Russell T. Jones, professor of psychology in Virginia Tech's College of Science, has been named to a new subcommittee in the Department of Health and Human Services.

Jones joins a select group of national experts to develop recommendations for protecting, preserving, and restoring individual and community mental health in catastrophic events.

Studies show that mental health and substance use concerns increase during and after disasters and other public health and medical emergencies. The conditions include stress, insomnia, depression, and post-traumatic stress disorder.

“We all can experience psychological consequences during and after a disaster, and there are many things that can be done to mitigate these effects and improve our overall response and recovery,” said Patricia Quinlisk, who chairs the committee.

Jones serves as consultant with the Disaster Technical Assistance Center, part of the national Substance Abuse and Mental Health Services Administration. Jones has assisted in a number of trauma-related events. He participated in trauma-related workshops in the gulf coast after Hurricane Katrina, presented at a Congressional hearing on disaster relief, accompanied first lady Laura Bush on a visit to displaced children and their families and continues to correspond with the First Lady’s Office at the White House.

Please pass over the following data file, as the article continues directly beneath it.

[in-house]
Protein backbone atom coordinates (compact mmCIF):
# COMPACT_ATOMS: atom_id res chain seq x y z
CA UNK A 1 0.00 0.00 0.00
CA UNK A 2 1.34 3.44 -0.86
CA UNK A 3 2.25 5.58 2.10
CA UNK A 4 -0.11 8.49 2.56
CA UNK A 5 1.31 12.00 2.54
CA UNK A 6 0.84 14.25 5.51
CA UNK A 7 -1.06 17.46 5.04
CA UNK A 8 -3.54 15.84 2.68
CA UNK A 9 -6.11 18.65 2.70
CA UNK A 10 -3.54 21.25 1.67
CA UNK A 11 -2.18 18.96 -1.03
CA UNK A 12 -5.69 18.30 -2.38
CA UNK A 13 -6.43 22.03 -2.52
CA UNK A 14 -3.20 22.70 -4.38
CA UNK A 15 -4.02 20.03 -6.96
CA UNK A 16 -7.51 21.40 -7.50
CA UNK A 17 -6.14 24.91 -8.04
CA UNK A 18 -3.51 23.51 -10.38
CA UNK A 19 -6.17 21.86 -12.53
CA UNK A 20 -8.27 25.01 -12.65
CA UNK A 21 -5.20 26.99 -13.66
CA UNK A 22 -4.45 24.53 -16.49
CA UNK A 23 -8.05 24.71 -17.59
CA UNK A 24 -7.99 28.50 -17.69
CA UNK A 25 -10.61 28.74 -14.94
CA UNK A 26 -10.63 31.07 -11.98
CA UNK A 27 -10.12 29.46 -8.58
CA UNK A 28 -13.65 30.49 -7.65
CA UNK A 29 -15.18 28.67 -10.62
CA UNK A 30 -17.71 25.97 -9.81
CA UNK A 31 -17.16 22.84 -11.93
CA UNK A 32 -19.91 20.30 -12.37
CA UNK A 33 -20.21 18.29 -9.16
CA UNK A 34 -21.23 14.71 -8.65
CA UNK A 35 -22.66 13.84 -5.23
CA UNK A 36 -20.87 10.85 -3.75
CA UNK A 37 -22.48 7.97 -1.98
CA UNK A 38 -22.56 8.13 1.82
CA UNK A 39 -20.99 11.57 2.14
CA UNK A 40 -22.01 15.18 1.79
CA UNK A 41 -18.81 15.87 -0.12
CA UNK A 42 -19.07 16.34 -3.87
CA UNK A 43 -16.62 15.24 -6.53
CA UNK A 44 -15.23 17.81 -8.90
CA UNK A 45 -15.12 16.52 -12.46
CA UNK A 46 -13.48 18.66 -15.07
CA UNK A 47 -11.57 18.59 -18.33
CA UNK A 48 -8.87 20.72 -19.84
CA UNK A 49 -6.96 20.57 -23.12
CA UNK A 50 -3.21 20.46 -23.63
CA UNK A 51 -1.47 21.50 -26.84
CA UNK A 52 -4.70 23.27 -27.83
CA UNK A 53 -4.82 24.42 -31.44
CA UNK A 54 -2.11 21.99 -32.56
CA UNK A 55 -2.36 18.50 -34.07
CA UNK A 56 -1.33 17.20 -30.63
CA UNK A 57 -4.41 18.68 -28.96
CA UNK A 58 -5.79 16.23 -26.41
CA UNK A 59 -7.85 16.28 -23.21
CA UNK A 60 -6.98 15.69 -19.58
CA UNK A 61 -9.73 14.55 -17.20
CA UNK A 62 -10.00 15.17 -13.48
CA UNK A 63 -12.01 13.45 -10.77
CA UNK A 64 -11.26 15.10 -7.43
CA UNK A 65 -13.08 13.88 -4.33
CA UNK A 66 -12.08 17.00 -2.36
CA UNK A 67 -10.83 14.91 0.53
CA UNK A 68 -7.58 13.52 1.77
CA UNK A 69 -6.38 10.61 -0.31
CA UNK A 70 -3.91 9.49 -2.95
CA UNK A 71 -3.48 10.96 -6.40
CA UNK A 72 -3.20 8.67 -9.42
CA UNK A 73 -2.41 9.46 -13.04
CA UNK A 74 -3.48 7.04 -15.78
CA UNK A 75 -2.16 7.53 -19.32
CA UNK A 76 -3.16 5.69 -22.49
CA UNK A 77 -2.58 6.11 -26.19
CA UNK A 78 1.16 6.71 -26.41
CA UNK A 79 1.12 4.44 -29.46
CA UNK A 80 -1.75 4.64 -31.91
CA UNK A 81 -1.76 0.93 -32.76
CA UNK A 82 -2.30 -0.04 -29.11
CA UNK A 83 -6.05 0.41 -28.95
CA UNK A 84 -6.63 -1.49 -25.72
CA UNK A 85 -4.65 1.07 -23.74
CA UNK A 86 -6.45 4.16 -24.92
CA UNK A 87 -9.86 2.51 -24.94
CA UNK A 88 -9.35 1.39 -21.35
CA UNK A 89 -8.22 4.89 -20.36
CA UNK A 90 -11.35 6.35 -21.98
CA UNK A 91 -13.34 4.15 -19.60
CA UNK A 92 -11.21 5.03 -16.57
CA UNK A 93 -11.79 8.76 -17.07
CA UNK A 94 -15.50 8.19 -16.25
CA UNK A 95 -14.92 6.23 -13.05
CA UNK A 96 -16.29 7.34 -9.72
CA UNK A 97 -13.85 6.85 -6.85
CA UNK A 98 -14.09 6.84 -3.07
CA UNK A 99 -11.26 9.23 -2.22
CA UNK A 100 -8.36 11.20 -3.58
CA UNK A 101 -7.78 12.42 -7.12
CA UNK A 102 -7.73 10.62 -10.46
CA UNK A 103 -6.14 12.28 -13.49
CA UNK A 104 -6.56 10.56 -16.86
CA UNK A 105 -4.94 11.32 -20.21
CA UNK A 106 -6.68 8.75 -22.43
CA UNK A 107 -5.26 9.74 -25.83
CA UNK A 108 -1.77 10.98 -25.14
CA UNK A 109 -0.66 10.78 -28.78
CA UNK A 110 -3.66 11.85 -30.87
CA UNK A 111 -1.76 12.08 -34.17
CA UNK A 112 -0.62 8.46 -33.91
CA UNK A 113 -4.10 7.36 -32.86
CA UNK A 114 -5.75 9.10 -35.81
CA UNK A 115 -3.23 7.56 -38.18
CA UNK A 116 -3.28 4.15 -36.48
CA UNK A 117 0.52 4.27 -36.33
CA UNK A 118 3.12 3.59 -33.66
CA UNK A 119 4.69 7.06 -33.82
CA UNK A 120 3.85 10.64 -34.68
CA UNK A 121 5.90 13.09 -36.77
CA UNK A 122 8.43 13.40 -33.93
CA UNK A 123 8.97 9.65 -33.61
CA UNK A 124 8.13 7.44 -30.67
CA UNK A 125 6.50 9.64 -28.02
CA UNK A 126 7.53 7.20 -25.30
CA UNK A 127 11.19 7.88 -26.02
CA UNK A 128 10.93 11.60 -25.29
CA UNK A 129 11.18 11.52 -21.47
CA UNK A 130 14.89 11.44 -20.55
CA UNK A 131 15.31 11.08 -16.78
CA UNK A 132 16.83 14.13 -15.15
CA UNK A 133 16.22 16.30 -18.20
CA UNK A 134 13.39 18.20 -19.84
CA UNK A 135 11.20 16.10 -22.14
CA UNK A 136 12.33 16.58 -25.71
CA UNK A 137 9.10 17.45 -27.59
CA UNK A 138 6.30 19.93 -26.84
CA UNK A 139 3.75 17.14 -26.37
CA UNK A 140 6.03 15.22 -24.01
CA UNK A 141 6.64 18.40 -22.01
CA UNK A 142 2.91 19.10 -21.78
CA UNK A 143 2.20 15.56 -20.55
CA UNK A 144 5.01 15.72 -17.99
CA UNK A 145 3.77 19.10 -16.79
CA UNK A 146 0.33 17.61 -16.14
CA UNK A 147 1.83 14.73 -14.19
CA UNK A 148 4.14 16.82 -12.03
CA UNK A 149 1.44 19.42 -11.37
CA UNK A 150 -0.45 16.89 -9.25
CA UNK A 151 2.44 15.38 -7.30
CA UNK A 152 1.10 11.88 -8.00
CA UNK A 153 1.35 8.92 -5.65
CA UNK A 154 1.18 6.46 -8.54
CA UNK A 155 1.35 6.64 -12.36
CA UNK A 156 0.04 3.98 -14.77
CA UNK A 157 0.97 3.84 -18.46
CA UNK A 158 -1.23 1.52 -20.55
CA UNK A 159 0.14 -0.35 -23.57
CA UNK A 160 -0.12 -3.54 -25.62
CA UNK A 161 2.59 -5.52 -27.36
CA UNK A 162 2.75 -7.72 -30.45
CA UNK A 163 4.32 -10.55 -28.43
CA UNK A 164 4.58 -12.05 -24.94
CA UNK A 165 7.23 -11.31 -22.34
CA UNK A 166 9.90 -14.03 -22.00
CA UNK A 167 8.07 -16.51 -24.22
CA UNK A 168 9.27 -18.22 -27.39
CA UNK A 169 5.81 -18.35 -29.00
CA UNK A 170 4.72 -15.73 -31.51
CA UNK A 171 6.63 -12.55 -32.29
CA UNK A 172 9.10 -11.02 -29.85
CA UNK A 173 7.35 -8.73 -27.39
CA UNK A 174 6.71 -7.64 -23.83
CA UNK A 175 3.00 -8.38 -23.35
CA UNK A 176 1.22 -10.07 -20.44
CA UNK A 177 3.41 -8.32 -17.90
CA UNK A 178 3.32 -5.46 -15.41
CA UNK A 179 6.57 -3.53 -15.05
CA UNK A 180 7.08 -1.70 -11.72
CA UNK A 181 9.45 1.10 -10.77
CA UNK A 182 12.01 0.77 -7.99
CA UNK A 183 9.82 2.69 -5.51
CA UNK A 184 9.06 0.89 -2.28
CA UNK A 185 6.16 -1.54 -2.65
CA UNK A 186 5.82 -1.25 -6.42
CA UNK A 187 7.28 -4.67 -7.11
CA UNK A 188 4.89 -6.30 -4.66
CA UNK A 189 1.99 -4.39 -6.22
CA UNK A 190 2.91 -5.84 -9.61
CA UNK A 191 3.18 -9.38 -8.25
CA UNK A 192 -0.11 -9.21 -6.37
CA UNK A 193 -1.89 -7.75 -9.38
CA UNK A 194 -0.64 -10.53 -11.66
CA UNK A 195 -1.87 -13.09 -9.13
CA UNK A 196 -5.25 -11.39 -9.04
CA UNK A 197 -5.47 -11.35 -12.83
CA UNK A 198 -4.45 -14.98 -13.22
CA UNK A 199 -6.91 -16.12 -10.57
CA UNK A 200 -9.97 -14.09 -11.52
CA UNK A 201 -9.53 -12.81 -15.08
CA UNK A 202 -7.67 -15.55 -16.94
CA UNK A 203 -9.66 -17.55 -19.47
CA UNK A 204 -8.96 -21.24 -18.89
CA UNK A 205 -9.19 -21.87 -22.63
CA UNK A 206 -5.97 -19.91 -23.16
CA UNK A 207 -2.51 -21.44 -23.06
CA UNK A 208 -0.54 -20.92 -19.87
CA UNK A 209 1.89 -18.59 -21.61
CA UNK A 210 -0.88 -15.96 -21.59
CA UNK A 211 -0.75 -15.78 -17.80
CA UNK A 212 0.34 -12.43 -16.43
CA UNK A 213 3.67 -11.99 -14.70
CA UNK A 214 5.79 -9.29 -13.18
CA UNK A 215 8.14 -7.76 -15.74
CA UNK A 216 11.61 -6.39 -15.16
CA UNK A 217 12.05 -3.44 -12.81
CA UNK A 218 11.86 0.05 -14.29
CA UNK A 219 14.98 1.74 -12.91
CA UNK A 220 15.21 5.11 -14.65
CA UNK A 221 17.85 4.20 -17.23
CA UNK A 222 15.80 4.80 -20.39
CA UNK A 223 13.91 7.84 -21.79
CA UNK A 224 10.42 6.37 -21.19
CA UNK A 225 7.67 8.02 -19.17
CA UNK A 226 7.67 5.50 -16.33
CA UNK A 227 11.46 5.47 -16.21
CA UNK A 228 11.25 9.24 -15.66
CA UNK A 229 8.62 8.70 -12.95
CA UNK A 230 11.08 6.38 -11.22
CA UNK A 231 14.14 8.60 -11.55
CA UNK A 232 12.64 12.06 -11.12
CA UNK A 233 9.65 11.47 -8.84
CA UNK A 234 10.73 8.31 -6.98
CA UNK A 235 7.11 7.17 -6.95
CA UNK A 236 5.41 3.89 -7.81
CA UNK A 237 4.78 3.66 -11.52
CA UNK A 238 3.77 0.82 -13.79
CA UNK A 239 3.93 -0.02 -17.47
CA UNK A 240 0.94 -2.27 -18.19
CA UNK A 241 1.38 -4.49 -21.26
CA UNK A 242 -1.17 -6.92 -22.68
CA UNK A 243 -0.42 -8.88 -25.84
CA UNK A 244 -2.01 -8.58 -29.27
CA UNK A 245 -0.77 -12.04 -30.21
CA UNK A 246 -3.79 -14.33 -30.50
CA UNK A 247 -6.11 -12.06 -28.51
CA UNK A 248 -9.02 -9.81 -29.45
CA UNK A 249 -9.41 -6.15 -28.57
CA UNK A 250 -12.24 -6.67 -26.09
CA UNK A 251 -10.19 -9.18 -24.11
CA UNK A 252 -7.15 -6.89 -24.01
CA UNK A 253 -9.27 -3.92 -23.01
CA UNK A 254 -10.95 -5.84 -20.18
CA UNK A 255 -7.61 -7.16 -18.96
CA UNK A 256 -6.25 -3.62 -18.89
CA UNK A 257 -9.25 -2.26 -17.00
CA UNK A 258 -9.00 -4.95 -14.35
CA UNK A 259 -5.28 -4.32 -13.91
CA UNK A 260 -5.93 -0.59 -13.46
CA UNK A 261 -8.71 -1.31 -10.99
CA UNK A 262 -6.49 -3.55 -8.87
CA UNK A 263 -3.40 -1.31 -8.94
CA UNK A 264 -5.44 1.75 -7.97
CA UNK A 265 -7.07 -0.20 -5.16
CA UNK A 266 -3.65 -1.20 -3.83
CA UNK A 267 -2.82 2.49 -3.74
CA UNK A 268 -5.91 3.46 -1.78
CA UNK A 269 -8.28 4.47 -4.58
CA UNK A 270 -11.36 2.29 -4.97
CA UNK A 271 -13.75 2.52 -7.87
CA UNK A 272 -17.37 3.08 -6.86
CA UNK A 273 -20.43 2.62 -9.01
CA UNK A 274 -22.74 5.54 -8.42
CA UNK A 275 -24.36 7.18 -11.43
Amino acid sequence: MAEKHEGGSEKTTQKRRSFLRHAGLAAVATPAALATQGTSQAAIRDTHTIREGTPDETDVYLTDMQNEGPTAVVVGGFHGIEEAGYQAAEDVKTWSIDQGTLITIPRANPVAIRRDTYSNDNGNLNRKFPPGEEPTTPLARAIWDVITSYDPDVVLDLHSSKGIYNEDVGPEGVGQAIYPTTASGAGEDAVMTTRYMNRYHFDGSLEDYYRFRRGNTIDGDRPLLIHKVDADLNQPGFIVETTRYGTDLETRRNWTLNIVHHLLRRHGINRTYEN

Jones received his bachelor’s degree from Western Michigan University, his master’s and Ph.D. from The Pennsylvania State University, and he completed his clinical internship at Brown University. He also holds a secondary appointment at Yale University’s Child Study Center.

Subcommittee members were selected from among the nation’s preeminent scientific, public health, and medical experts.

“It is indeed an honor to work with this group of esteemed colleagues,” Jones said. “I am hopeful that our combined efforts will have a meaningful impact on the understanding and appreciation of issues related to technological and natural disasters.”

The committee will make recommendations to the Secretary of Health and Human Services by the end of the year.